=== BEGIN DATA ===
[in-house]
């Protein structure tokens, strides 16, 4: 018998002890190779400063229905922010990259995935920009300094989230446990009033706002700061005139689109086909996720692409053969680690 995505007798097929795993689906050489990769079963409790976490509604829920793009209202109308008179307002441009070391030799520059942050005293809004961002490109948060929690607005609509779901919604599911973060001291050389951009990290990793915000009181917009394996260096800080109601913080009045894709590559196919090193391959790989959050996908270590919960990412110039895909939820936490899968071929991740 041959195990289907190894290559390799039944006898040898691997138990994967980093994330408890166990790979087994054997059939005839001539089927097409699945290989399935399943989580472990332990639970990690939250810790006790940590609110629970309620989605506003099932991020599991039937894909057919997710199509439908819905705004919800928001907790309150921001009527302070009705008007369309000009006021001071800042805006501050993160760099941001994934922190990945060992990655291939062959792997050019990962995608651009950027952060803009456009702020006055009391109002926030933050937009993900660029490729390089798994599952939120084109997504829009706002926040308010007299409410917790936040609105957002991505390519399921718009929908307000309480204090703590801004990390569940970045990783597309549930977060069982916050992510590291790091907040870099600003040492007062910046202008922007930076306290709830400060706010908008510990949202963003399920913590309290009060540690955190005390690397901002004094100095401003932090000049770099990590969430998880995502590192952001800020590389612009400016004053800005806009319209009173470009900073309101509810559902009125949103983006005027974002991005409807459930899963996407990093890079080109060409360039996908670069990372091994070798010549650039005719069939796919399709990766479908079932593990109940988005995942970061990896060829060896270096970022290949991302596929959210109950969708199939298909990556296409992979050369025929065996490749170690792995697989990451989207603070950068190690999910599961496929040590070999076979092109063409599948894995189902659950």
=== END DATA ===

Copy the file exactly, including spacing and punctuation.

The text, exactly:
[in-house]
């Protein structure tokens, strides 16, 4: 018998002890190779400063229905922010990259995935920009300094989230446990009033706002700061005139689109086909996720692409053969680690 995505007798097929795993689906050489990769079963409790976490509604829920793009209202109308008179307002441009070391030799520059942050005293809004961002490109948060929690607005609509779901919604599911973060001291050389951009990290990793915000009181917009394996260096800080109601913080009045894709590559196919090193391959790989959050996908270590919960990412110039895909939820936490899968071929991740 041959195990289907190894290559390799039944006898040898691997138990994967980093994330408890166990790979087994054997059939005839001539089927097409699945290989399935399943989580472990332990639970990690939250810790006790940590609110629970309620989605506003099932991020599991039937894909057919997710199509439908819905705004919800928001907790309150921001009527302070009705008007369309000009006021001071800042805006501050993160760099941001994934922190990945060992990655291939062959792997050019990962995608651009950027952060803009456009702020006055009391109002926030933050937009993900660029490729390089798994599952939120084109997504829009706002926040308010007299409410917790936040609105957002991505390519399921718009929908307000309480204090703590801004990390569940970045990783597309549930977060069982916050992510590291790091907040870099600003040492007062910046202008922007930076306290709830400060706010908008510990949202963003399920913590309290009060540690955190005390690397901002004094100095401003932090000049770099990590969430998880995502590192952001800020590389612009400016004053800005806009319209009173470009900073309101509810559902009125949103983006005027974002991005409807459930899963996407990093890079080109060409360039996908670069990372091994070798010549650039005719069939796919399709990766479908079932593990109940988005995942970061990896060829060896270096970022290949991302596929959210109950969708199939298909990556296409992979050369025929065996490749170690792995697989990451989207603070950068190690999910599961496929040590070999076979092109063409599948894995189902659950």